I often say – hardly joking – that I started the Utah Chocolate Society for the chocolate, and I keep it going for the society. The people of the world of fine chocolate are so fun people.
Teaching classes to people new to chocolate, sharing my stash at work, and sharing in the nerdy discussion at ChocSoc have been my favorite social activities of the last decade. But what about the poor people who are not fortunate enough to live near enough by to partake in the fun? How to include them?
People from out of town have attended various classes I have taught as guests of locals or by random chance, and they love it! And of course they do! ChocSoc members have brought friends and family to meetings, and it is kind of funny watching them plunge headlong into friendly, nerdy conversation (with only some ribbing – the unspoken rule is it only goes to and from me) about a world they may not have known even exists!
Enter the Chocolate Fascination podcast.
Yesterday, my podcast became available on Apple Podcast, Google Play, and Stitcher. My hope is that people who otherwise would never have heard of fine chocolate will have another avenue by which to discover something so dang lovable. Beyond that, I want to compile ideas from a range of people heavily involved in the chocolate world – from the farmers to the retailers. I want to find and share the experiences of the human beings behind this amazing, superficially simple food.
I am starting out with a couple episodes of me talking, and then an interview with Anna and Robbie of Ritual Chocolate. The first one is me explaining how fine chocolate is made, and how it differs from mass-produced chocolate bars. The second goes over how we sense our food – especially as it pertains to chocolate. Pop quiz: How many senses do we humans possess? Do you think 5? Not even close – and this is backed up with the current science of the day, though scientists cannot agree on the exact number. What sense do we most lean on to gather information about the world around us? Many people are not well-versed in engaging their various senses, deliberately, in tasting their food.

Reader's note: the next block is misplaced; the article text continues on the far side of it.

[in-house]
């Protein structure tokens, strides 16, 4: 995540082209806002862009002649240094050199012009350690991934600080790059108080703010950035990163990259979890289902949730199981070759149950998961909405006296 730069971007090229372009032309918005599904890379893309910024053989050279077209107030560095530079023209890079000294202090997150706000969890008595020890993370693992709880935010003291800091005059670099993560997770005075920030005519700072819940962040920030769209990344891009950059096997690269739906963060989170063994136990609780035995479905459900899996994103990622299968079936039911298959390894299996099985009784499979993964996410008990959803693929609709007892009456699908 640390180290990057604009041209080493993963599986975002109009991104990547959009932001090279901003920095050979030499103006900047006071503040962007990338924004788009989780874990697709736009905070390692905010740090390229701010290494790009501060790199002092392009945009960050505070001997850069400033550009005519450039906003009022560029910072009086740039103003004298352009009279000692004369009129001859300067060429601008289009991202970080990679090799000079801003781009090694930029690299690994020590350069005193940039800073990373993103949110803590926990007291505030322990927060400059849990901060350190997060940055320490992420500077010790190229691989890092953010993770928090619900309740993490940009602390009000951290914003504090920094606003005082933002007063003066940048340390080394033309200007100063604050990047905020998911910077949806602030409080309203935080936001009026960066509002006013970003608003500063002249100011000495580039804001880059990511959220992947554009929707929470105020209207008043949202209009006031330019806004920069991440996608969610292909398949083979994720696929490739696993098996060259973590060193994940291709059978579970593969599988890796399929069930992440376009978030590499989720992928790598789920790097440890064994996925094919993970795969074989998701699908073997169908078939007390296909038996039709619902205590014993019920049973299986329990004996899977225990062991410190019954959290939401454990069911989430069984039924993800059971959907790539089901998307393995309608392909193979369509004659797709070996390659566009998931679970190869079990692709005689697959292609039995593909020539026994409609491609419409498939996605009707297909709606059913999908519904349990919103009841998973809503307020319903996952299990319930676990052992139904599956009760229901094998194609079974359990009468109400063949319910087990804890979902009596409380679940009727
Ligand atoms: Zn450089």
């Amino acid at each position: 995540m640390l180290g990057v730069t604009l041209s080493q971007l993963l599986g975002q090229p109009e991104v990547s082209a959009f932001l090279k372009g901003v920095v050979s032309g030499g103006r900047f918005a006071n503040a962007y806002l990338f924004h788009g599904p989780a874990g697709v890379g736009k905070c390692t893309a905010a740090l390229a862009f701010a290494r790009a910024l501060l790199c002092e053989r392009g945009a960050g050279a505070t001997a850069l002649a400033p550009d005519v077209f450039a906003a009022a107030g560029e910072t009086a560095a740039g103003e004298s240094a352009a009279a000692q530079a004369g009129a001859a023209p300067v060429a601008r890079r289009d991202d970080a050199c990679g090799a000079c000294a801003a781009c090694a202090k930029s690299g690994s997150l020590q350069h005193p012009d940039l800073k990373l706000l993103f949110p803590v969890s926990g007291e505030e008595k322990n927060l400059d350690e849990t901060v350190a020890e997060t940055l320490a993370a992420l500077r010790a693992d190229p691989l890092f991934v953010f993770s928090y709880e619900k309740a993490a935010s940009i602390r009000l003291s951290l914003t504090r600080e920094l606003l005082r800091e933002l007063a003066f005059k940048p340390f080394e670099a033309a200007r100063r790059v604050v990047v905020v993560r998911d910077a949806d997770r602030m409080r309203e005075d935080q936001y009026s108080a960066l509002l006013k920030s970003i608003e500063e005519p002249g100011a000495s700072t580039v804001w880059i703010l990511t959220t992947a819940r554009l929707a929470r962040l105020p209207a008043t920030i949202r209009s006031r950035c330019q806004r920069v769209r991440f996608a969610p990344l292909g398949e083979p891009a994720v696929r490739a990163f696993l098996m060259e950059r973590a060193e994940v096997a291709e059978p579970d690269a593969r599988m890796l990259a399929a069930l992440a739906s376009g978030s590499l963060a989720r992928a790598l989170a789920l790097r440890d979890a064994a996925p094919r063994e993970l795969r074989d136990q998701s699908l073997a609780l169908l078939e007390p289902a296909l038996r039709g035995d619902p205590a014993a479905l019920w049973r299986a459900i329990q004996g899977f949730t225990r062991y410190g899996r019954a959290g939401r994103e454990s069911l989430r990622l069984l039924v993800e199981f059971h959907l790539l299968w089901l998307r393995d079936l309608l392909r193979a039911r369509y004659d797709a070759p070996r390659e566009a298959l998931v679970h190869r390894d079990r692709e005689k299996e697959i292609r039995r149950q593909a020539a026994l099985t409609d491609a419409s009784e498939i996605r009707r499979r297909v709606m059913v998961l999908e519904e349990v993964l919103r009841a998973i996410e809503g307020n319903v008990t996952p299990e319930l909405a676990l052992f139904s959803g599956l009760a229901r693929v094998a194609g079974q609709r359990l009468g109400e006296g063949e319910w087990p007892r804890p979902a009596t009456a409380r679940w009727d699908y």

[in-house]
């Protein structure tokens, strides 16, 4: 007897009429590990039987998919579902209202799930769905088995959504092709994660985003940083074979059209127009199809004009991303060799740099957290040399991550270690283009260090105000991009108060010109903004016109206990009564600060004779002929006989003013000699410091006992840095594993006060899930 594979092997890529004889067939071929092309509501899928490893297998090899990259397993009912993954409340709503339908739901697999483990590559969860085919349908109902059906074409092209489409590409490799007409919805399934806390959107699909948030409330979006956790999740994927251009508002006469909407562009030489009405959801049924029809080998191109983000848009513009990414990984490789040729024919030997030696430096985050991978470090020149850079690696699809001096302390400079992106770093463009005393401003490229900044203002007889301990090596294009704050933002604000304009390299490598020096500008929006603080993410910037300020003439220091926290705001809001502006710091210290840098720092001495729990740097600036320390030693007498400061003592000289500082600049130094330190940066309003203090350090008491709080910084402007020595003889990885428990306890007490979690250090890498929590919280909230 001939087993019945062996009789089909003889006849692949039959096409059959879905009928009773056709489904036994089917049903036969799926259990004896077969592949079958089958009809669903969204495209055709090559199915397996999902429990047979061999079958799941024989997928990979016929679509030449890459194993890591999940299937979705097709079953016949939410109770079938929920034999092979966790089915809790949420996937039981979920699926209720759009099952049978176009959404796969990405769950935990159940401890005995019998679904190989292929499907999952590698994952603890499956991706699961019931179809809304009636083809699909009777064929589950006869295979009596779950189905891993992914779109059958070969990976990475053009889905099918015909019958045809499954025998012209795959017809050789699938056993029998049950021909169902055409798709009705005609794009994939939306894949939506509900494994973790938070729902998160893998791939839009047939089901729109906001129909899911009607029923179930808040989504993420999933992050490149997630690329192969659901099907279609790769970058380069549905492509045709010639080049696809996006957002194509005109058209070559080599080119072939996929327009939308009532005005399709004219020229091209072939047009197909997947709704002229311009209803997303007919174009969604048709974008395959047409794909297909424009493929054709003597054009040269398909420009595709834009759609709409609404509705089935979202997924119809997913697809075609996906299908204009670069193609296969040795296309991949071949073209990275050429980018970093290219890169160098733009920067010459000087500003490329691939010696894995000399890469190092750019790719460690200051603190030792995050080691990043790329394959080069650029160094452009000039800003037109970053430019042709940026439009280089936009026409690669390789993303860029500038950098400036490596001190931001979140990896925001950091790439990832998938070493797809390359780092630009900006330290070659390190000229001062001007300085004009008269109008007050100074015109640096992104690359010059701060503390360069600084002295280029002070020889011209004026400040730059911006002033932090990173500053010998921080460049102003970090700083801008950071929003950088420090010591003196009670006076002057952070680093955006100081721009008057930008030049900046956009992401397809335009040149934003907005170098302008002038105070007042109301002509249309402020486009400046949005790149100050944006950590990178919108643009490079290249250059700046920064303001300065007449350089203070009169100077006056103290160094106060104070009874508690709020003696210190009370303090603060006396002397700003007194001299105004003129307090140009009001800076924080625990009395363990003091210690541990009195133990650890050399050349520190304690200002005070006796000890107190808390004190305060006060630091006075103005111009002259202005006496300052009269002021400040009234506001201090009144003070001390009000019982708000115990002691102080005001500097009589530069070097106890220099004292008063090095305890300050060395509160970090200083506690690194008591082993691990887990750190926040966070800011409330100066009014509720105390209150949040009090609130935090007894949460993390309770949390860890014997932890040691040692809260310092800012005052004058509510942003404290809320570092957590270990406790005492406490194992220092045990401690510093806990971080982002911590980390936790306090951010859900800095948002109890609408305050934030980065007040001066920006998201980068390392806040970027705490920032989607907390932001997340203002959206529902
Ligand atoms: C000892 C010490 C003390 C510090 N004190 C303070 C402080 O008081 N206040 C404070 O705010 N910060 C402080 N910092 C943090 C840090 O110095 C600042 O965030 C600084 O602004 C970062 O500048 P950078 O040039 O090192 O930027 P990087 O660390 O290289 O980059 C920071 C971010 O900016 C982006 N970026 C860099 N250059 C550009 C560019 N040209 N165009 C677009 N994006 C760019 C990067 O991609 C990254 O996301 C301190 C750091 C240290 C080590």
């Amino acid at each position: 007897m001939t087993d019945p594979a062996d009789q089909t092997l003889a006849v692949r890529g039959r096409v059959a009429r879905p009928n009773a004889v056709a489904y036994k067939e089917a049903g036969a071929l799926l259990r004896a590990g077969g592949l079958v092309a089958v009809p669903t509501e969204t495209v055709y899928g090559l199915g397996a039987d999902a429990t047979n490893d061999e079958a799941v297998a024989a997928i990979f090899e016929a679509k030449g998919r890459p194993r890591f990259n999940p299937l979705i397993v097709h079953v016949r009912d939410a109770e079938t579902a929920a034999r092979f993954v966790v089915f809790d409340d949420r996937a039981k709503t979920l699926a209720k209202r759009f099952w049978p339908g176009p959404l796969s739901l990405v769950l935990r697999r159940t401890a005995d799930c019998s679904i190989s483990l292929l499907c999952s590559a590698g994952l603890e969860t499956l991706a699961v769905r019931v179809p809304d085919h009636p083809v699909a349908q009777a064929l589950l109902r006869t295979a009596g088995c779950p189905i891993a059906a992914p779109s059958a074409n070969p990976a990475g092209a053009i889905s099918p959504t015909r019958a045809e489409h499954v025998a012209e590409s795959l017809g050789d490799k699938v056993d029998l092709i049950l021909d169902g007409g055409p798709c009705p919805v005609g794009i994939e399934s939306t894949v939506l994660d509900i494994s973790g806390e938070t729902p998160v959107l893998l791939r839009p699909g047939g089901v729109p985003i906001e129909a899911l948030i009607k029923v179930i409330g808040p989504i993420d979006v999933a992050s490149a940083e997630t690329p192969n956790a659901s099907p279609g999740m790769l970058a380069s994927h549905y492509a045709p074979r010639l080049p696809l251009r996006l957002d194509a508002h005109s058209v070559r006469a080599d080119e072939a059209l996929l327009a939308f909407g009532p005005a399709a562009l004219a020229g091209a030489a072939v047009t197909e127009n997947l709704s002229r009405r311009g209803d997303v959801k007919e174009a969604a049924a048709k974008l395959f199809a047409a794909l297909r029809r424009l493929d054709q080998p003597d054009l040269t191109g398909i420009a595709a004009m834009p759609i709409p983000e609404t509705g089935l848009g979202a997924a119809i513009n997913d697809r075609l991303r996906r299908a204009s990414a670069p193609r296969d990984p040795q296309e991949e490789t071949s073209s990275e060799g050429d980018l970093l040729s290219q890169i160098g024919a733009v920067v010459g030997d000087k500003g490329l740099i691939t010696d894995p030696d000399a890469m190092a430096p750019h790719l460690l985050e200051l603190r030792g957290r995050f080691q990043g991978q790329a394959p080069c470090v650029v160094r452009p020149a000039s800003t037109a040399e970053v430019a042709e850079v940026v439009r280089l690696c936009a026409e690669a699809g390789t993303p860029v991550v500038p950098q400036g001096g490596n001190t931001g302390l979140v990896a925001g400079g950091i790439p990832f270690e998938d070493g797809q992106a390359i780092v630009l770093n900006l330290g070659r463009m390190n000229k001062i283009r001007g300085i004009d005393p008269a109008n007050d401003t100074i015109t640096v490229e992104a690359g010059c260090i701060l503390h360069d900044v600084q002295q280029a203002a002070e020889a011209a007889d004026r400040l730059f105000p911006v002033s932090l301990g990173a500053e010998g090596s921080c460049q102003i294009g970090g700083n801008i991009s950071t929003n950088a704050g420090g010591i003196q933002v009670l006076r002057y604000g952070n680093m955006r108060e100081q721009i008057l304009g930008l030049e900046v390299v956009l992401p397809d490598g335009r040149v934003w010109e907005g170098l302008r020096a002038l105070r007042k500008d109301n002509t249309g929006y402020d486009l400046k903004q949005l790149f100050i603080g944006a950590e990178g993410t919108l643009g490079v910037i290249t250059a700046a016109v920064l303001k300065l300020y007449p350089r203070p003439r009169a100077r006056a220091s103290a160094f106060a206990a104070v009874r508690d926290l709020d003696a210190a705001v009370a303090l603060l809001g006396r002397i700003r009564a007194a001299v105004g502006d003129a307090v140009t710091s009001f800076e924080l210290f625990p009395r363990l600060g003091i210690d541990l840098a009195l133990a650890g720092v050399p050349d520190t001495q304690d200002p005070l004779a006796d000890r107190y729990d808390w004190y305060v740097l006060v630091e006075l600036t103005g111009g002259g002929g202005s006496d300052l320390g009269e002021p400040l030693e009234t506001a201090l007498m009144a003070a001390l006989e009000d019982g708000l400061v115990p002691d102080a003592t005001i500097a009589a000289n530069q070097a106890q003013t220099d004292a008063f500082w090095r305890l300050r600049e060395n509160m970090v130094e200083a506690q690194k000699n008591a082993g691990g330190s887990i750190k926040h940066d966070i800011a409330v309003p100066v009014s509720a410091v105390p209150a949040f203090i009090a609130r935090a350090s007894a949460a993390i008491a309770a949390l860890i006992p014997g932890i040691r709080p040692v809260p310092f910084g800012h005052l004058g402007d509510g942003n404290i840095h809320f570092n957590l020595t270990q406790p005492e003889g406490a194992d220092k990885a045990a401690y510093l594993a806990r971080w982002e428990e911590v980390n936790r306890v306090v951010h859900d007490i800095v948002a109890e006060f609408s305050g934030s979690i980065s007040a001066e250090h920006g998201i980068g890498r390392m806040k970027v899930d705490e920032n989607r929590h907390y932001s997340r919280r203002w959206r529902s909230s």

Fine chocolate is not meant to be merely a snack, or sustenance. My third entry, an interview with the good people behind Ritual chocolate, highlights how much of a passion play making chocolate is. People don’t make fine chocolate because they want to pump up their numbered accounts in the Cayman Islands. Sharing food with people is an act of love, and when you have a guest for whom you really care coming round for dinner, I would bet you don’t tend to make bologna sandwiches. You put effort into dinner, and the reasons go deep into our past in terms of wanting to care for people and share life with them. As we become more capable of caring for people, we have programmed deep within us to put more thought and feeling into feeding people. Chocolate makers in the fine chocolate tradition – though admittedly a new one – pour their souls into their work. Despite chocolate-making processes seeming so similar across chocolate makers, every producer has an individual style evident in every bar they make. Robbie and Anna very obviously care deeply about the food they are putting into the world.
I have A LOT of content already recorded, and a bunch more interviews planned. I hope to release at least 1 episode per week, and I look forward so much to learning from all the fascinating people along the way – and sharing the journey with you!